Non-GAAP measures

More than 20 years after the dot-com boom sparked a proliferation of non-GAAP financial measures, they continue to expand and remain an important part of the financial reporting process. The measures can play an important role in showing a view of the company’s financial or operational results to supplement what is captured in the financial statements. Non-GAAP measures adjust a company’s operating performance, financial position, or cash flows by excluding or including amounts from the most directly comparable GAAP measure. They can help management tell the company’s story to users of the financial statements that gives a view into the company “through the eyes of management.”

Overseeing Taxes

Complexity and change continue to make corporate taxes a top agenda item for business leaders and boards. Is your board ready for the challenge?

Global tax is an area of fast-paced change, uncertain outcomes, and complex judgments. It’s a challenging area for audit committees to oversee. But understanding the company’s position, risk profile, and risk management approach in the evolving global tax landscape is critical to your oversight role as a director.

Oversight of Internal Audit

The audit committee is a key player in ensuring the internal audit function is high-performing, effective, and viewed as an important part of the organization. 

As audit committees face a wider range of business risks and increased expectations from stakeholders, many audit committees are turning to a particular resource—the internal audit function. Internal audit (IA) can be viewed by committee members as an objective insider— one that can serve as their eyes and ears.

Maximizing the value proposition of the internal audit group is an effective way to help audit committees address their risk oversight responsibilities. But getting internal audit’s full value requires focus and attention. It requires the audit committee to reflect on what it needs and to be direct with internal audit. Here, we outline how audit committees can get the most out of internal audit and give insight into areas where committees might need to increase their expectations about what they can get from the function.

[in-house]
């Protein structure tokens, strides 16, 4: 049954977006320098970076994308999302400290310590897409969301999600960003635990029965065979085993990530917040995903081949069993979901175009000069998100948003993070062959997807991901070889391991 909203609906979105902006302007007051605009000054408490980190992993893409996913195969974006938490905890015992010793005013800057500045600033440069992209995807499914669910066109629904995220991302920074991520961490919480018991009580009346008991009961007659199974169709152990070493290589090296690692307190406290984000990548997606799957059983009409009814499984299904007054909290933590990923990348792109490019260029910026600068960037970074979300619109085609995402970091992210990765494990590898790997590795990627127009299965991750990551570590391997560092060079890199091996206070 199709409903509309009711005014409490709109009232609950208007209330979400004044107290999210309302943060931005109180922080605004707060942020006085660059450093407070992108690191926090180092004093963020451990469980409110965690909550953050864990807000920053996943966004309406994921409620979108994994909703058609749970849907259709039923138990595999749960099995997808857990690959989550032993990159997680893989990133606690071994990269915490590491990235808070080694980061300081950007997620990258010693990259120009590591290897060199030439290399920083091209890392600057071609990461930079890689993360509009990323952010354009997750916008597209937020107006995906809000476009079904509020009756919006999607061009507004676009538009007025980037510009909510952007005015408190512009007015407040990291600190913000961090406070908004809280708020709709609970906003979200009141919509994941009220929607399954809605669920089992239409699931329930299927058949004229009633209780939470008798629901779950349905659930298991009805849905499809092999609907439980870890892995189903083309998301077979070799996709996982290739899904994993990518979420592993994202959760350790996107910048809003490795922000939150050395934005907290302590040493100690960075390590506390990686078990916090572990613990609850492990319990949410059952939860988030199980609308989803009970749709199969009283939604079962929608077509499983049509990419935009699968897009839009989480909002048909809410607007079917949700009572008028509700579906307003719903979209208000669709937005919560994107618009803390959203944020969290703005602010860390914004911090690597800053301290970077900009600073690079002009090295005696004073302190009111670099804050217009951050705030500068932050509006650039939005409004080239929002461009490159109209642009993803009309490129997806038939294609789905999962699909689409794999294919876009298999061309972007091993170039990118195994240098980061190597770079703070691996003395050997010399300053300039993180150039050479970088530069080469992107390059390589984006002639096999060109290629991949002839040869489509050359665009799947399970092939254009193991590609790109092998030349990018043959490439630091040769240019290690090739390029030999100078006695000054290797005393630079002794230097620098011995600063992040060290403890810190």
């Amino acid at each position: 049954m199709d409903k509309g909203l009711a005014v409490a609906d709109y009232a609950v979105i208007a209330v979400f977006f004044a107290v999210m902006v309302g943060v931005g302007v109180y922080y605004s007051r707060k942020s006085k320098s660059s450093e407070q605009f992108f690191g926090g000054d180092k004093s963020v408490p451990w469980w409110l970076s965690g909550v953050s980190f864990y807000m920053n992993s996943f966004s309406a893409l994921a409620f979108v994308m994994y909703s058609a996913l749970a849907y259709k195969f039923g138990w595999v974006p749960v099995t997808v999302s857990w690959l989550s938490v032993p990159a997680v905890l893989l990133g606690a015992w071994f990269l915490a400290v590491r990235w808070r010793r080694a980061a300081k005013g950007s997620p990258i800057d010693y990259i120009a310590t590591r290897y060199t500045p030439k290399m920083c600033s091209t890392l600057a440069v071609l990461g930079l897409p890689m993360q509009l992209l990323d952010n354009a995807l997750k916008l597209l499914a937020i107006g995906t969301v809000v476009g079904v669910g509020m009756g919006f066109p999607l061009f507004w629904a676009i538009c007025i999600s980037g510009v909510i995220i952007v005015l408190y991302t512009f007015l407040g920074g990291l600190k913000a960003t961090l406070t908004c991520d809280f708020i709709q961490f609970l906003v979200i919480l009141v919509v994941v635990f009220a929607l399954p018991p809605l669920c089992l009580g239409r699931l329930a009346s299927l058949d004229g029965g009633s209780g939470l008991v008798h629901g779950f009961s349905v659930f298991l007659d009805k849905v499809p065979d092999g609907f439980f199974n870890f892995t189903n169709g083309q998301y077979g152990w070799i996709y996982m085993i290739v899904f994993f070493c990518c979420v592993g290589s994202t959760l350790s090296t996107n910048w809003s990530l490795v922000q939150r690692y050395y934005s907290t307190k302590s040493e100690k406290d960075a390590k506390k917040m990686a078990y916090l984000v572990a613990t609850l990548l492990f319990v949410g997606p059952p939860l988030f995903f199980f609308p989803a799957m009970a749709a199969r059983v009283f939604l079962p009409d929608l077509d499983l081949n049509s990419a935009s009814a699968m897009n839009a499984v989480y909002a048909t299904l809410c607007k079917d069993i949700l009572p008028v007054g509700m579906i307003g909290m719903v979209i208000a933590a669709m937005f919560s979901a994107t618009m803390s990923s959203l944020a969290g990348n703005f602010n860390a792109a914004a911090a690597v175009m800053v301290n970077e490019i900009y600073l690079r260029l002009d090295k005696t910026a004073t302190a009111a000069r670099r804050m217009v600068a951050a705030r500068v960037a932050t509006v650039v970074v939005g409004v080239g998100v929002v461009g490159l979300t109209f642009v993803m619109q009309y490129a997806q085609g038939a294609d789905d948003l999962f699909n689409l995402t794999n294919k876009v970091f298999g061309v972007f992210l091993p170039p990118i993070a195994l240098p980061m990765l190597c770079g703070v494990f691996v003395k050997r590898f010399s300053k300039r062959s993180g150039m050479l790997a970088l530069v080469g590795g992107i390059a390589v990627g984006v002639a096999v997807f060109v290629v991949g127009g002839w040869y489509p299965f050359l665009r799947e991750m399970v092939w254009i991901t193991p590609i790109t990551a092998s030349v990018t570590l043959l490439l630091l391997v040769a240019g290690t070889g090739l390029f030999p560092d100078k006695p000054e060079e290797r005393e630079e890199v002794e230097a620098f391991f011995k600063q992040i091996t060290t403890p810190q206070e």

Oversight of the External Auditor

External auditors play a key role in helping audit committees address this responsibility. Audit committees will want to ensure they have a robust oversight process in place to get the most value from the external auditors.

The fundamental responsibility of the audit committee is to oversee the integrity of the company’s financial reporting. External auditors play a key role in helping the audit committee discharge this responsibility.

SEC rules require the audit committee to be directly responsible for appointing, compensating, retaining, and overseeing the work of the external auditors. This makes the relationship between the audit committee and the external auditors important.

Oversight of Risk

The board’s risk oversight role is a critical one. It can bring tangible value to a company and its shareholders both in times of crisis and when things are just business as usual. It starts with understanding the strategic direction of the company and considering the broader stakeholder perspectives and competitive landscape. 

We’re living in an era of unforeseen events that give rise to risks, including geographic conflicts and a “black swan” event—something so unpredictable that it’s not on anyone’s radar—a global pandemic with far-reaching economic and social consequences. While a company can’t always anticipate what might be around the corner, strong risk oversight by the board can help the company respond with more rigor and agility. The number and types of risks the board oversees continue to grow, even as their nature changes. Some become more likely as businesses are more interconnected. Some are likely to impact just a certain area of the business. Others could severely impact the entire brand.